Issue 425 October 15, 2019
It is easy to get emotional on Immigration for, it involves movement of people, in most cases, immediate members of the family, partners, parents and relatives.
No government anywhere in the world has ever been able to please everyone when it changes rules, practices and procedures.
Immigration Minister and along with him the Labour Party have been receiving a lot of flak over the recent decisions on Parents Visa and Partner’s Visa; at best the changes tighten the procedures and ensures that right people are allowed to settle in New Zealand and at worst, they are seen as ‘driving Indians out of the country.’
Benefits of migration
The liberal case for immigration is simply put. Openness to newcomers is morally right, economically beneficial and culturally enriching.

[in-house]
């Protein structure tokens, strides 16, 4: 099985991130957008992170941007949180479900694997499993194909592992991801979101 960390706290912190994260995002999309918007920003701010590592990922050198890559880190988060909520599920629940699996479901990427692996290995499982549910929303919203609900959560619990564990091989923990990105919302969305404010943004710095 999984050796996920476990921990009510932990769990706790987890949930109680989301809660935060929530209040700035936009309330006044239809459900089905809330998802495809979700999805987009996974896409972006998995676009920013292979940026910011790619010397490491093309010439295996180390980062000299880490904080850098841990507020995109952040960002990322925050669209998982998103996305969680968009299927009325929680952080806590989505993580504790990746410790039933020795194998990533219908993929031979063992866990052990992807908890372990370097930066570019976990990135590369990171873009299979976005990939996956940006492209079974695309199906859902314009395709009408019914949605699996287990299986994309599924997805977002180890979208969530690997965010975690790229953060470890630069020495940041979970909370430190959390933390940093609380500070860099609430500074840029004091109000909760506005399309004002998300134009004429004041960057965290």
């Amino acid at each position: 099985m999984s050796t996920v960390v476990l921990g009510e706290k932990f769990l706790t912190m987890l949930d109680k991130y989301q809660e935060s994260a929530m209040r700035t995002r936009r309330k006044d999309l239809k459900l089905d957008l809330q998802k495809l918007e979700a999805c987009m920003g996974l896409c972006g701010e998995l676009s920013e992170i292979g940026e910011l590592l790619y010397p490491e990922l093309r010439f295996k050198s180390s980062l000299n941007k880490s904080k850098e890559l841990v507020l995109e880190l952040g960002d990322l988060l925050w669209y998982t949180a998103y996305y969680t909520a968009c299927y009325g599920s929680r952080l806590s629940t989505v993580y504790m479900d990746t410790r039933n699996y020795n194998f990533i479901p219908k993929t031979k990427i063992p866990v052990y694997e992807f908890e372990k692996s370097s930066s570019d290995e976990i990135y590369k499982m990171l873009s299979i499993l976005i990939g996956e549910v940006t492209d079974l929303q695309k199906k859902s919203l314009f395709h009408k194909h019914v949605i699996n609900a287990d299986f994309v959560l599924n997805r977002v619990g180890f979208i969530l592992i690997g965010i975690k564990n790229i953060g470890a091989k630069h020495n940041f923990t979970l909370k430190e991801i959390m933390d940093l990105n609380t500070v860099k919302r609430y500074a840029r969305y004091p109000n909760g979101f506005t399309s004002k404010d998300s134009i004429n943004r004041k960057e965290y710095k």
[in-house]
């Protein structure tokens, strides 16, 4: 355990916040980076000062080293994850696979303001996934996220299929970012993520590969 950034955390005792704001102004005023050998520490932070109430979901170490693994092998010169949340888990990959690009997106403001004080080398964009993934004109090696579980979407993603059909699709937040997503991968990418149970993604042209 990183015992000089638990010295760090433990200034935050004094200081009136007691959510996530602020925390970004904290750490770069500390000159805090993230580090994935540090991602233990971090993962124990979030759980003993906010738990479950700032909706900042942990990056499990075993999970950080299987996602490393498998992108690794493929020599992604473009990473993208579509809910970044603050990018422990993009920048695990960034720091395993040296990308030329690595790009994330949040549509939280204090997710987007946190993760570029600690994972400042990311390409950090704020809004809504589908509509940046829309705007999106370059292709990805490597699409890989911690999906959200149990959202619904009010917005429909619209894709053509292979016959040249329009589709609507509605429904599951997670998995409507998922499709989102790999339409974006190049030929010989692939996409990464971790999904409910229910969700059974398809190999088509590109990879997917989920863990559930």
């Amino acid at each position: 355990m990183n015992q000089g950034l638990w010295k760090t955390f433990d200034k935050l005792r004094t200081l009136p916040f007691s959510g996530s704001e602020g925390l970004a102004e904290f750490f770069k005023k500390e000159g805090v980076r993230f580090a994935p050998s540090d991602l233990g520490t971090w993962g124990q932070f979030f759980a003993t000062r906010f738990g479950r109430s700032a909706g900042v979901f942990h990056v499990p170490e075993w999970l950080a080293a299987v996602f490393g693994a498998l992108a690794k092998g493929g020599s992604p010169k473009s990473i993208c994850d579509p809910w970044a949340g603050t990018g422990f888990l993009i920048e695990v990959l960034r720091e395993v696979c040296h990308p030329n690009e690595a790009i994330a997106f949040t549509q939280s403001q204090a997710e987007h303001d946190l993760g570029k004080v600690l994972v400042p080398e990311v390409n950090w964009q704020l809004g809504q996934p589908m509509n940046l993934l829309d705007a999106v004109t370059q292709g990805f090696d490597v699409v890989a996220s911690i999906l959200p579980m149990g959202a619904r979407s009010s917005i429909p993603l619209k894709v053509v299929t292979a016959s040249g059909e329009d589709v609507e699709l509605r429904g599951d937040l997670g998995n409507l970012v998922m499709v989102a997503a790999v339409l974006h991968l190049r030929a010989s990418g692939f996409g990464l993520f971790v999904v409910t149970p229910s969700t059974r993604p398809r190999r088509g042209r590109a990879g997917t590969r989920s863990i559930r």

But to remain a multicultural country, our Immigration Policy should be more equitable, widespread and better balanced.
As former Minister Peter Dunne wrote, “Our policy needs to go further and allow all parents of New Zealand permanent residents and citizens an automatic right to short-term entry or residence, subject to the standard health and character requirements. This would deal in one fell swoop to the many cases of parents wanting to make short-term visits to see children or grandchildren, or attend family events.”
The economic case for migration is equally compelling. Just as labour mobility is desirable within national borders, so too across them. Allowing people to move from poorer countries to richer ones that have more capital, superior technologies and better institutions boosts their productivity and that of the global economy.
Some are more willing to do jobs that locals spurn, such as picking fruit or caring for the elderly. Others have skills that natives lack.